Gov. Jerry Brown will release his budget proposal for the coming year Thursday, amid a strong state economy and fiscal experts’ predictions that tax revenue will continue to surpass estimates from last June.
If Brown’s past budget proposals are any clue, the Democratic governor will warn that it all could quickly go south.
The fourth-term governor’s spending plan is unlikely to include big new policy proposals. But there still will be areas that interests with a stake in state spending will be scrutinizing Thursday.
Here are five of them:
Revenue and reserves
The current budget approved last June essentially used the revenue assumptions in Brown’s revised May budget. Through December, though, personal income tax revenue – the largest source of money for the state general fund – was running about $1.3 billion higher, based on preliminary numbers by the nonpartisan Legislative Analyst’s Office.
Brown’s budget will include its own revenue estimates by his Department of Finance. Based on recent history, the administration’s numbers will be lower.
Revenue predictions will underpin negotiations on how much more the state can spend. They also will determine what lawmakers need to set aside in a voter-approved fund designed to pay down state debt as well as cushion against future drops in revenue.
How much will that be? In November, the analyst’s office estimated that lawmakers will need to put another $2.2 billion into the reserve for 2015-16, for a total of $5.9 billion. Brown’s proposal will include its own estimate for the reserve.
Fresh off his trip to international climate talks outside of Paris last month, Brown could seek to build on the momentum of the climate deal reached there to further efforts in his own state.
Brown has focused increasingly in recent months on a class of pollutants that, unlike carbon dioxide, remain in the atmosphere for a relatively short period of time. These pollutants, including methane, black carbon and fluorinated gases, are so potent that removing them from the atmosphere could significantly slow the pace of climate change, scientists say.
Methane has come to the forefront in California with a massive natural gas leak in Southern California. Brown, who visited with residents near the site this week, could propose additional funding for state efforts to curb methane emissions from dairies and other sources of so-called short-lived climate pollutants.
The budget also could address a holdover from last summer: deciding how to spend more than $1 billion in revenue from the state’s cap-and-trade program, in which polluters pay to offset carbon emissions.
Health care and social services
The administration, lawmakers and health plans continue to be deadlocked on Brown’s proposal to expand a tax on health plans to help generate about $1 billion for Medi-Cal.
Republican critics say the new tax would saddle millions of health plan customers with higher costs. But administration officials have warned that the lack of a replacement tax would force offsetting health care cuts in the governor’s budget.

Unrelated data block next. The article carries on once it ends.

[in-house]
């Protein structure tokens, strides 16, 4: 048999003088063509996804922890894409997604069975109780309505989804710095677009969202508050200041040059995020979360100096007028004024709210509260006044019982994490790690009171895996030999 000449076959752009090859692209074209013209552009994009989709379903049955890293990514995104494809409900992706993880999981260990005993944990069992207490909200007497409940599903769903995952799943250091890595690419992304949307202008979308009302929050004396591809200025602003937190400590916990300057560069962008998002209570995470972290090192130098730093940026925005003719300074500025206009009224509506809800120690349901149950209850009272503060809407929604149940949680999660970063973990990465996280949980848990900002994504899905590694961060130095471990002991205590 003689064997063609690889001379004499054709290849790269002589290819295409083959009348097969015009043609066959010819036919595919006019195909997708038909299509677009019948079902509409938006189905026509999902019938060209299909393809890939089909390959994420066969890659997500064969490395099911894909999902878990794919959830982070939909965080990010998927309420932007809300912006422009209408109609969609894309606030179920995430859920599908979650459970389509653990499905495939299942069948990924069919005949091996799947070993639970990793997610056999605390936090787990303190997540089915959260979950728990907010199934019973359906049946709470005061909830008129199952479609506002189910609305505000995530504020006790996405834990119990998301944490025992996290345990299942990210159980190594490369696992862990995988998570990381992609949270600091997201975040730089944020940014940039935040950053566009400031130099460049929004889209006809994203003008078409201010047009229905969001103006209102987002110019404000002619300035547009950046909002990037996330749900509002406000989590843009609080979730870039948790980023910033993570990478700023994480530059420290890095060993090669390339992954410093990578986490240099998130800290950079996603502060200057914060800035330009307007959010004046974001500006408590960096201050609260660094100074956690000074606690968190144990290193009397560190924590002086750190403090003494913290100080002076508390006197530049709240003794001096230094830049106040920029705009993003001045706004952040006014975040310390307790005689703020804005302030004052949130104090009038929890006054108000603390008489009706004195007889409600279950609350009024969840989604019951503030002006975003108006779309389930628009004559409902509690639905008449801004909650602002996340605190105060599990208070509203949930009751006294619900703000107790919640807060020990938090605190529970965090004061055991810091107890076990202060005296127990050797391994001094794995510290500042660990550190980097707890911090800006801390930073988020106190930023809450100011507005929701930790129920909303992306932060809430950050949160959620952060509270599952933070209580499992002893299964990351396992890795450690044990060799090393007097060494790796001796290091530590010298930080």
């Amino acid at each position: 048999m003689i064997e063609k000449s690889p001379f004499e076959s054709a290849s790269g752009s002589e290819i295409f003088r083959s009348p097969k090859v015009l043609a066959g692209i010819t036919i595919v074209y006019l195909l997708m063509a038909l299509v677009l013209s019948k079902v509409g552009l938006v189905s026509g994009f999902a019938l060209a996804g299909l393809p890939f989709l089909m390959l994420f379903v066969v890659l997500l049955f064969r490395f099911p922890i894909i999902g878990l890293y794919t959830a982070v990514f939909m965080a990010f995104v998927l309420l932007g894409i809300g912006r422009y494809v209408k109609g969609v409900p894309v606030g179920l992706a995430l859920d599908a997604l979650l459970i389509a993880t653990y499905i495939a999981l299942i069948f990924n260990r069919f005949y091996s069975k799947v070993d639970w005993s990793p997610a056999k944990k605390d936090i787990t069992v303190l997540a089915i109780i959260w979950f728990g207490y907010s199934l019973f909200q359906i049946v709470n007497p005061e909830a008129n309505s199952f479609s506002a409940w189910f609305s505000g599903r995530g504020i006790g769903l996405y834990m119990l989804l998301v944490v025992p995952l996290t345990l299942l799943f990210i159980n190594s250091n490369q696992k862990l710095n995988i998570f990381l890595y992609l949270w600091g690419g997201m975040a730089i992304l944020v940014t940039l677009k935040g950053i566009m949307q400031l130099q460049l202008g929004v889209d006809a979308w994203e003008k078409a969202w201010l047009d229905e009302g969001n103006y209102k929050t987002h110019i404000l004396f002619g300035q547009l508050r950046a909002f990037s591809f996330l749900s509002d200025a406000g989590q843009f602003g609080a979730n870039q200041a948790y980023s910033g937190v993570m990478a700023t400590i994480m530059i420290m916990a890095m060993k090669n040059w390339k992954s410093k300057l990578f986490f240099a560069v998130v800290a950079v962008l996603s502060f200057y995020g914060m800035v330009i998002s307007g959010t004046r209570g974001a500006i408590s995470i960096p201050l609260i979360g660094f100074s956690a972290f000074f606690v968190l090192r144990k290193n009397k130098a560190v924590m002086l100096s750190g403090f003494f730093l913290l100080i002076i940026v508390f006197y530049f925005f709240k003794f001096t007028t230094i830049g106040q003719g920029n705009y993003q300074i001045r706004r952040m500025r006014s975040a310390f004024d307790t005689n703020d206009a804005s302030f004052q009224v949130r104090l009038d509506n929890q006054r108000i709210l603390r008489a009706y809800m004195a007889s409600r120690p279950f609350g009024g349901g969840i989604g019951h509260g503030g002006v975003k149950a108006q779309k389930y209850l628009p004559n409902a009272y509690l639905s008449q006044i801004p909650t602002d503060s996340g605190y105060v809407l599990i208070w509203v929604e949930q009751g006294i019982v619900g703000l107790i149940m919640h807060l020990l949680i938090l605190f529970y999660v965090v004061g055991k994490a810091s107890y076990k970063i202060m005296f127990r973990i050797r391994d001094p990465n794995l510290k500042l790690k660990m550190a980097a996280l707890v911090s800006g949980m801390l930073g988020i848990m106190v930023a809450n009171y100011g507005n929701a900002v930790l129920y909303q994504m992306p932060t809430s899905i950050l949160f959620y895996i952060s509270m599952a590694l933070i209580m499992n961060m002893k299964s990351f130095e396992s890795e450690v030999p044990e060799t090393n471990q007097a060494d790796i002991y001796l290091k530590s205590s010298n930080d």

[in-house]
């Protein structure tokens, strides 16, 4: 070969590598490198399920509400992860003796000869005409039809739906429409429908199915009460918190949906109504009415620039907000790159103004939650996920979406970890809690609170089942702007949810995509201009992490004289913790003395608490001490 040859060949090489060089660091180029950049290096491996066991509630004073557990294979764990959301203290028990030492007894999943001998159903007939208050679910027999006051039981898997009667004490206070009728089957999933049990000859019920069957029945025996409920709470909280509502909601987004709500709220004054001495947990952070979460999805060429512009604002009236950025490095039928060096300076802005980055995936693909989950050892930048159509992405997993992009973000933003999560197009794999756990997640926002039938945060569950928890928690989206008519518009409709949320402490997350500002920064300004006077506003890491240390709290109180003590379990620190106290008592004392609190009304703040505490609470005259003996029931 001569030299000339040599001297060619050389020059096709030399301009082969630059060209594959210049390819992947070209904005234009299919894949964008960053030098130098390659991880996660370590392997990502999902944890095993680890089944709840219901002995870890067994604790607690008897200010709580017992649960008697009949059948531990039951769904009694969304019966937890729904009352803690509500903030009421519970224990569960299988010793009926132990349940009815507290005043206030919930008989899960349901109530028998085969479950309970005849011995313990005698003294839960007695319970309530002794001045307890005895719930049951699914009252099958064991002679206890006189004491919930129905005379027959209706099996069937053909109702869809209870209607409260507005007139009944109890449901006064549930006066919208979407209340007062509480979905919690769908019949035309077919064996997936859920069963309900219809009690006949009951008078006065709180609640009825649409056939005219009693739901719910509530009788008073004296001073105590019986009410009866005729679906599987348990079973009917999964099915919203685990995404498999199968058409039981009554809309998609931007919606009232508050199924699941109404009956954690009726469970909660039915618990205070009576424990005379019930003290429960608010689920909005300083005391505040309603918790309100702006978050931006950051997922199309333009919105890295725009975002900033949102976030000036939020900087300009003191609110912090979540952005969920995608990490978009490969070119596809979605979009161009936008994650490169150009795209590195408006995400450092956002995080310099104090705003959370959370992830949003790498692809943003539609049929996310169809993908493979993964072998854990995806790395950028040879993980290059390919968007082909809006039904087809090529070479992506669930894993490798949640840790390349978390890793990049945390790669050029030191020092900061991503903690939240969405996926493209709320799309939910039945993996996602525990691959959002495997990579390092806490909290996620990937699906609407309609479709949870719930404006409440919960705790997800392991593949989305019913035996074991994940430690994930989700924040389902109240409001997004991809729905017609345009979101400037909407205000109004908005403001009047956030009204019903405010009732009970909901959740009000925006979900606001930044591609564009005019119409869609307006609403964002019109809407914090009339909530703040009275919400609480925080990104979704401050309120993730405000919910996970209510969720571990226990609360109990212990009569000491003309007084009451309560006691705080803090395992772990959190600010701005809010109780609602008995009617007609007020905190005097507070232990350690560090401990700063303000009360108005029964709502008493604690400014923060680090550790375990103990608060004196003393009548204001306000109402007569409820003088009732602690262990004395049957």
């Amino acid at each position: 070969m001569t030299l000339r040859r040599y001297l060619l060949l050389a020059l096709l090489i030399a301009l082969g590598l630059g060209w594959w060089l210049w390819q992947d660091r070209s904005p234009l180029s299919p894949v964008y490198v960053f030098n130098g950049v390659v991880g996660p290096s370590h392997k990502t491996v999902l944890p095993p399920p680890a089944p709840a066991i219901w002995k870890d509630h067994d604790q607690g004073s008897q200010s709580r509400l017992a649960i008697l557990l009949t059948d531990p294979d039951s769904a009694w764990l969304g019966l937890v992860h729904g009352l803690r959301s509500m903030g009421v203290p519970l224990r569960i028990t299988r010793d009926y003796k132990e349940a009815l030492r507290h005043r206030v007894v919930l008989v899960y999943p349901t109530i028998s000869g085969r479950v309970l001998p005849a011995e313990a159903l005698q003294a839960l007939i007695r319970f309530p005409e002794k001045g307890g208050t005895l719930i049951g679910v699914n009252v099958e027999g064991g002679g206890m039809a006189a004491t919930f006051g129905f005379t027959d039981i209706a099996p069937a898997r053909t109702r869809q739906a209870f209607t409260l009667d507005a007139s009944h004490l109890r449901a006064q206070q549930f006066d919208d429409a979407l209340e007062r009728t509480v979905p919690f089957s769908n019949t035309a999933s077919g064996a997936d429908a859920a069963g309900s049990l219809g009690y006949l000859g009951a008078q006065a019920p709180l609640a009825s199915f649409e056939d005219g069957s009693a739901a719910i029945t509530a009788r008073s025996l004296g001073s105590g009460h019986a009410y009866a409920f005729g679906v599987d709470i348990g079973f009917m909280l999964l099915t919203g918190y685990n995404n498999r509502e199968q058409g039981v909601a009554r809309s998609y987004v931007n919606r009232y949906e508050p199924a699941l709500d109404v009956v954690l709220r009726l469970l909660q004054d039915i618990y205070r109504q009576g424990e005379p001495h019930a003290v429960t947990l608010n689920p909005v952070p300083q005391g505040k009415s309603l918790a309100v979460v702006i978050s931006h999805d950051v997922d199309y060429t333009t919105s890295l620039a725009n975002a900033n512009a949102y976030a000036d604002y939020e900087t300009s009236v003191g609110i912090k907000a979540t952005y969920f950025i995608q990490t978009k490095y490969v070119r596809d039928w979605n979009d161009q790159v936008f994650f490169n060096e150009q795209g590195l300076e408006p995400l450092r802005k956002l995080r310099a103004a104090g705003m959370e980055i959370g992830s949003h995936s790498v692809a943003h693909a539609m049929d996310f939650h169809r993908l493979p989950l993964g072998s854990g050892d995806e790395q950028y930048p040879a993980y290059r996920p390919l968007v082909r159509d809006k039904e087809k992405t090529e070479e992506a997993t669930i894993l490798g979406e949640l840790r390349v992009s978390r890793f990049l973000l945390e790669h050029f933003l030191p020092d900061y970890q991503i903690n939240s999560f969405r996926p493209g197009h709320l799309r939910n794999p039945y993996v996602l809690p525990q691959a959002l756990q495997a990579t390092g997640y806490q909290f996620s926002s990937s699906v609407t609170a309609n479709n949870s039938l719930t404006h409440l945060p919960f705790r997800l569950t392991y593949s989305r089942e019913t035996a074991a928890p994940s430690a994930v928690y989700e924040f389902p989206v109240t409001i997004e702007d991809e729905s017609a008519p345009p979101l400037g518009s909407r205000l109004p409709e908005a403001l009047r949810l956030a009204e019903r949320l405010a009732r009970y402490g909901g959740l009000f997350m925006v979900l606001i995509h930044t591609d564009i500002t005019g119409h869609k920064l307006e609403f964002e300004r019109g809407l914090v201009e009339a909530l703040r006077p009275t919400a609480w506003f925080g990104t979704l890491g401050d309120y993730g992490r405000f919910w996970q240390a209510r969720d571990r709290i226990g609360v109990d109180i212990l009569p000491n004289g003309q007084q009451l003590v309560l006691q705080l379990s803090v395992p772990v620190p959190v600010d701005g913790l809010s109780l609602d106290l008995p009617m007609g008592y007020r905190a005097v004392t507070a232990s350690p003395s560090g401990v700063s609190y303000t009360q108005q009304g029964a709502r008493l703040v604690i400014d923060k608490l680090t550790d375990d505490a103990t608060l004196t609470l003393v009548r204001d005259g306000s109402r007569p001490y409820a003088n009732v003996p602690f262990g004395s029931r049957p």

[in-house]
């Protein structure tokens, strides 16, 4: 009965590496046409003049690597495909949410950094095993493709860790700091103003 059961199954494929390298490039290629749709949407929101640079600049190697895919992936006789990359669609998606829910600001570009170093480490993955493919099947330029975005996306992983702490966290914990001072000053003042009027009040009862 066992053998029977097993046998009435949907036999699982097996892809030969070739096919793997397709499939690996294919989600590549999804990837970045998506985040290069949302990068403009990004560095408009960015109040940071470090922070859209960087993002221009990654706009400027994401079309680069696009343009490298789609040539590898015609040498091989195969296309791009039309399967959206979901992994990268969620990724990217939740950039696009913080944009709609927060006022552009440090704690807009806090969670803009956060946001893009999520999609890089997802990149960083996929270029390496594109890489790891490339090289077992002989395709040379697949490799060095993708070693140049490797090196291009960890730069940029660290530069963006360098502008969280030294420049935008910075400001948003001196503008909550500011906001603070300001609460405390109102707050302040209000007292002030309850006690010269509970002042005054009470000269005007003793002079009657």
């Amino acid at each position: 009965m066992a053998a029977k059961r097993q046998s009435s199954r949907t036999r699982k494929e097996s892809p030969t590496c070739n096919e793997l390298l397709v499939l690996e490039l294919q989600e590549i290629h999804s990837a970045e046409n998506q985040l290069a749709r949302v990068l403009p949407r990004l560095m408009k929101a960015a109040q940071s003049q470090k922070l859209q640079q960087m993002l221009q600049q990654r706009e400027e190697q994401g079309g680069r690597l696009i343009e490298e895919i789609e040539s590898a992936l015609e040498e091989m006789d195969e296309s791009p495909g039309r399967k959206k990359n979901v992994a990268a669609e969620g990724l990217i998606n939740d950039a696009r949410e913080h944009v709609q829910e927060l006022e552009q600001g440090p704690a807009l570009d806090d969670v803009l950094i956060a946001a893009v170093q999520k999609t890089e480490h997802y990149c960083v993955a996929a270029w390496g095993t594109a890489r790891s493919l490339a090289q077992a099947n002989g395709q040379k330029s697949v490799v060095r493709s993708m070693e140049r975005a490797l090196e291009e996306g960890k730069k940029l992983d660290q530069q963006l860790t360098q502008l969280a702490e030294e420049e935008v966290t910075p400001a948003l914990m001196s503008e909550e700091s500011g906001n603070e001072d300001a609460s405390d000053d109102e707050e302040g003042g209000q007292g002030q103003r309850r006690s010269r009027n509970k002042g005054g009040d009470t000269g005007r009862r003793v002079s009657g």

Democrats and Republicans alike, though, have questioned the need for a revamped tax in light of predictions of higher-than-expected revenue. Still, any additional money for Medi-Cal would mean less would be available for other spending increases sought by lawmakers.
Advocates for the poor have continued to lobby Brown to scrap the state rule that caps maximum welfare grants for families.
Roads and highways
Last January, Brown called for additional transportation funding and convened a special legislative session to address California’s dilapidated roads. Days before lawmakers left town for the year, Brown proposed a mix of taxes, fees and cap-and-trade money that he said would generate about $3.6 billion annually.
But Republicans have vowed to reject any plan that includes a tax increase, and negotiations remain on idle.
Brown could use his budget proposal to outline a new path forward.
Schools and universities
Schools were big winners in last year’s spending plan. A combination of complex state budget laws, including California’s voter-approved school-funding guarantee, meant that almost all new revenue went to education.
Funding increases for schools likely will be less pronounced during the coming budget year. The analyst’s office recently estimated that schools’ minimum guarantee will grow by almost $3.6 billion, to about $71.5 billion in the next fiscal year.
Public universities also fared well in last June’s plan, which capped months of hard feelings between some lawmakers and the University of California after UC leaders voted to raise student fees unless the system got more money from the state.
UC adopted a budget last November that would increase resident enrollment by 10,000 students through mid-2019. By adding 5,000 students, the system will receive a $25 million incentive included in the current budget. UC will need more money from the state to pay for the remaining 5,000 slots over the next few years.